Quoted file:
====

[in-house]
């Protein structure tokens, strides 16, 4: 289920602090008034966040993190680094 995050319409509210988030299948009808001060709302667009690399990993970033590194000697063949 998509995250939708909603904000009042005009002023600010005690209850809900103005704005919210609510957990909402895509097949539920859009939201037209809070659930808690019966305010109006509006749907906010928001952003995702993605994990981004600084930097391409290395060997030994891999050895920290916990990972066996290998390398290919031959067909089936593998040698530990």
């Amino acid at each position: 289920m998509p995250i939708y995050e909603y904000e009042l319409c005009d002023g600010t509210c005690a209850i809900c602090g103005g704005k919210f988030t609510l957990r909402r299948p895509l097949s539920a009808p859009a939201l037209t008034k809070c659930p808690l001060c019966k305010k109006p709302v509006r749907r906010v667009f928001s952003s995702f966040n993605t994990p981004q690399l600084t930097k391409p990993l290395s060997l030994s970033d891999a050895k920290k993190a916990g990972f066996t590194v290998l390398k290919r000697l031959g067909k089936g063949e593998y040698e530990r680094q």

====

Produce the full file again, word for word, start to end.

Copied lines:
[in-house]
């Protein structure tokens, strides 16, 4: 289920602090008034966040993190680094 995050319409509210988030299948009808001060709302667009690399990993970033590194000697063949 998509995250939708909603904000009042005009002023600010005690209850809900103005704005919210609510957990909402895509097949539920859009939201037209809070659930808690019966305010109006509006749907906010928001952003995702993605994990981004600084930097391409290395060997030994891999050895920290916990990972066996290998390398290919031959067909089936593998040698530990």
């Amino acid at each position: 289920m998509p995250i939708y995050e909603y904000e009042l319409c005009d002023g600010t509210c005690a209850i809900c602090g103005g704005k919210f988030t609510l957990r909402r299948p895509l097949s539920a009808p859009a939201l037209t008034k809070c659930p808690l001060c019966k305010k109006p709302v509006r749907r906010v667009f928001s952003s995702f966040n993605t994990p981004q690399l600084t930097k391409p990993l290395s060997l030994s970033d891999a050895k920290k993190a916990g990972f066996t590194v290998l390398k290919r000697l031959g067909k089936g063949e593998y040698e530990r680094q």